Rick: You don’t know what it’s like out there. You may think you do, but you don’t. It’s only a matter of time. There’s too many of those things. My boy, my wife, I never told them what I really thought. I never even hinted, just, just kept it in, kept us moving, kept it in, kept us moving.
Cordelia: I know what you’re up to. You think that if you get me mad enough, I won’t be so scared. And hey! It’s working. Where’s a damn weapon?
Even snakes are afraid of snakes.
Leslie: What if he shows up with another woman? What if one of my sleeves catches on fire and it spreads rapidly? What if instead of Tic-Tacs I accidentally pop a couple of Ambien and I have to keep punching my leg to stay awake?
Ann: Those are all insane hypotheticals and I promise you they won’t happen.
Leslie: They have happened. All of these have happened to me.
It’s not that I’m afraid to die, I just don’t want to be there when it happens.
If you live life right, death is a joke as far as fear is concerned.
Austin Powers: There are only two things in this world that scare me and one is nuclear war.
Basil: What’s the other?
Austin Powers: Huh?
Basil: What’s the other thing that scares you?
Austin Powers: Carnies. Circus folk. Nomads, you know. Smell like cabbage. Small hands.
Be scared. You can’t help that. But don’t be afraid. Ain’t nothing in the woods going to hurt you unless you corner it, or it smells that you are afraid. A bear or a deer, too, has got to be scared of a coward the same as a brave man has got to be.
Our tragedy today is a general and universal physical fear so long sustained by now that we can even bear it. There are no longer problems of the spirit. There is only the question: When will I be blown up? Because of this, the young man or woman writing today has forgotten the problems of the human heart in conflict with itself which alone can make good writing because only that is worth writing about, worth the agony and the sweat. He must learn them again.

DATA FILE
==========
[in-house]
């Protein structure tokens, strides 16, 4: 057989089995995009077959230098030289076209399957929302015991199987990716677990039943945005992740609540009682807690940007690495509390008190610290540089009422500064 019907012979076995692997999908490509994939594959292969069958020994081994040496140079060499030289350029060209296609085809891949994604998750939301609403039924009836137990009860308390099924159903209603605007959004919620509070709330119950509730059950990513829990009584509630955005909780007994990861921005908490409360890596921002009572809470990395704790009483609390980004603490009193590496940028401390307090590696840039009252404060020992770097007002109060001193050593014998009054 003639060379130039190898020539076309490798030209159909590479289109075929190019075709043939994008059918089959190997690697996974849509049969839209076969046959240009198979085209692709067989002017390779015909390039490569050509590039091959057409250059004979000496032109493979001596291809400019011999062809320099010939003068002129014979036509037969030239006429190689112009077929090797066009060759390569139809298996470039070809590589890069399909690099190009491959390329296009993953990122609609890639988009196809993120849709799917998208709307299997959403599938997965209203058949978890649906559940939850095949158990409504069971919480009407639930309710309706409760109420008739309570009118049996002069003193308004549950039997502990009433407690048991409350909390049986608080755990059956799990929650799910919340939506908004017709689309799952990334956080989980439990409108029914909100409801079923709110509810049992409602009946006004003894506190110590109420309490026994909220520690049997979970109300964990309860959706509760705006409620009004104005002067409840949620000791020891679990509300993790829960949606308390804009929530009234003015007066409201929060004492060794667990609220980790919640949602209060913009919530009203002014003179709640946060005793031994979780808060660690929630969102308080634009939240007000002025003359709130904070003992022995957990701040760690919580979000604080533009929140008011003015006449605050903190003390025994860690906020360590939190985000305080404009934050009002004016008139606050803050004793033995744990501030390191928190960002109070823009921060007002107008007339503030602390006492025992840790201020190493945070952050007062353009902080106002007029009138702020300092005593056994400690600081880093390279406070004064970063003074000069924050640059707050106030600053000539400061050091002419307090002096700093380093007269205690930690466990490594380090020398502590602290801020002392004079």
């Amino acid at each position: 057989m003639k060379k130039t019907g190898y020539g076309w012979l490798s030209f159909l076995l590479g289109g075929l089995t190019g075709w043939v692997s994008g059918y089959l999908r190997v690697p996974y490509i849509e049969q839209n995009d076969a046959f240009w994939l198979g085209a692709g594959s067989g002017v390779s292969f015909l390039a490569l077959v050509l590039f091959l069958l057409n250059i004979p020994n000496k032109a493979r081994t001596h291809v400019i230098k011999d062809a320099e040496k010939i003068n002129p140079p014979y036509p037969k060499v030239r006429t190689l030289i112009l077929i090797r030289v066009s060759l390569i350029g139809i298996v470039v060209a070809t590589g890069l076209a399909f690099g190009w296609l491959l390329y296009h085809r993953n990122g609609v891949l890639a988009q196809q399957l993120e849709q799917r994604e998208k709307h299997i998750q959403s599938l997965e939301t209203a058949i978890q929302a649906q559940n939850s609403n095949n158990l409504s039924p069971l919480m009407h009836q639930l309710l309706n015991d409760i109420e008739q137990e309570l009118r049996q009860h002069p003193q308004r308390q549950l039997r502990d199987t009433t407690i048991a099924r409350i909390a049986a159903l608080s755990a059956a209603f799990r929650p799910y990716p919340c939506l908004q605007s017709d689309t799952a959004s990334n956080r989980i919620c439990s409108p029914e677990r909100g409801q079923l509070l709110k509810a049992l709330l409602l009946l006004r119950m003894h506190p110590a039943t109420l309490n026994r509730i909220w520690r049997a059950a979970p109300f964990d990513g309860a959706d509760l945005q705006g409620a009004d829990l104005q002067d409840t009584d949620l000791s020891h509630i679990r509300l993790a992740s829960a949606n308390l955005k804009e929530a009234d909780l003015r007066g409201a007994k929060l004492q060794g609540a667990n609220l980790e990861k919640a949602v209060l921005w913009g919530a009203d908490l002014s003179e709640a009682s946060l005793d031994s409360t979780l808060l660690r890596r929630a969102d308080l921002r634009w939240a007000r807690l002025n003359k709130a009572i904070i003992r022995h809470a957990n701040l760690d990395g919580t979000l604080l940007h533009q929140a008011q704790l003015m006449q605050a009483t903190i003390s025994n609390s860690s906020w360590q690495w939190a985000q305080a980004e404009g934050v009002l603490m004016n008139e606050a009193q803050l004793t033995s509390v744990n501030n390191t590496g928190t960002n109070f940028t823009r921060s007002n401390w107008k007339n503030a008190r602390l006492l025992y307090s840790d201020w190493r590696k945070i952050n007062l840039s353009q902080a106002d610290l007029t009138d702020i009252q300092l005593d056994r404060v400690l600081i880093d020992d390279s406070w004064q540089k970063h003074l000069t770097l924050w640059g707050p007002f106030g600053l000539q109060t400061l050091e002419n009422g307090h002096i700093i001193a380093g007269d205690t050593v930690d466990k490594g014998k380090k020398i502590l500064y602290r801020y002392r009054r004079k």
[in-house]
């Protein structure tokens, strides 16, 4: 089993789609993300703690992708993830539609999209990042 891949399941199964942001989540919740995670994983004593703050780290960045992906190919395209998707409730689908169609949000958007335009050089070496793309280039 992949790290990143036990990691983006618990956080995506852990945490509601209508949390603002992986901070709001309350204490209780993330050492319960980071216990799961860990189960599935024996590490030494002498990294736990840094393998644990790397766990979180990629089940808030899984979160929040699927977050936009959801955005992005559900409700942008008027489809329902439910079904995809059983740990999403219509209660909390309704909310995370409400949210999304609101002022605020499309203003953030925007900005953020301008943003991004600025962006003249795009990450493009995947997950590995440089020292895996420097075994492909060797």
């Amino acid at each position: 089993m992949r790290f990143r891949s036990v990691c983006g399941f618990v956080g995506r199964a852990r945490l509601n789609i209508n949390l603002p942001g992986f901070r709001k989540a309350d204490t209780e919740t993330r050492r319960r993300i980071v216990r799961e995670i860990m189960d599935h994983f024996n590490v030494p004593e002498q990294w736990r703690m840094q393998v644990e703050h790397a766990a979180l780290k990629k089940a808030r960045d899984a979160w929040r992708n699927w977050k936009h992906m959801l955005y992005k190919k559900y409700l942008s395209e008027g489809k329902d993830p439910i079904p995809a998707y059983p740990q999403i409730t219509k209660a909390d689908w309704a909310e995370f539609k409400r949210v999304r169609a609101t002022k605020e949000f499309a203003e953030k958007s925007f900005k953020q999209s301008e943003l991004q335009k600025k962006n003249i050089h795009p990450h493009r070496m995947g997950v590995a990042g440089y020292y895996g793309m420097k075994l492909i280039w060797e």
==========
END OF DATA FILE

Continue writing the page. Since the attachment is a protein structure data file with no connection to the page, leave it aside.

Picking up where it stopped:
Sin and love and fear are just sounds that people who never sinned nor loved nor feared have for what they never had and cannot have until they forget the words.
What difference do it make if the thing you scared of is real or not?
If you surrendered to the air, you could ride it.
This great nation will endure as it has endured, will revive and will prosper. So, first of all, let me assert my firm belief that the only thing we have to fear is fear itself.
Literature is strewn with the wreckage of men who have minded beyond reason the opinions of others.
I was no longer scared. I could see what was inside me.
Calhoun: All right. Now listen up, ’cause I’m only gonna say this once. “Fear” is a four letter word, ladies. If you wanna go pee-pee in your big-boy slacks, keep it to yourself! It’s make-your-mamas-proud time!
Ralph: I love my mama!
Megamind: Imagine the most horrible, terrifying, evil thing you can possibly think of and multiply it… by six.
I play a lot of those parts, and it’s a chicken-and-egg thing. I don’t know whether you get scary because you play those parts or did you get those parts because you were scary? But I do believe that there’s a very close connection to what’s scary and what’s funny. So I think if you have the ability to do one, you might have the ability to do the other.
I have a theory, that there is a terrific link between what is funny and what is scary. I think there is a very close connection between what frightens people and what makes them laugh. Laughter is a kind of nervousness. Animals don’t laugh. Smiling is, anthropologists agree, directly linked to the baring of the teeth.
When the least they could do to you was everything, then the most they could do to you suddenly held no terror.
Mycroft: You don’t seem very afraid.
Watson: You don’t seem very frightening.
At my age, flowers scare me.
The soft-minded man always fears change. He feels security in the status quo, and he has an almost morbid fear of the new. For him, the greatest pain is the pain of a new idea.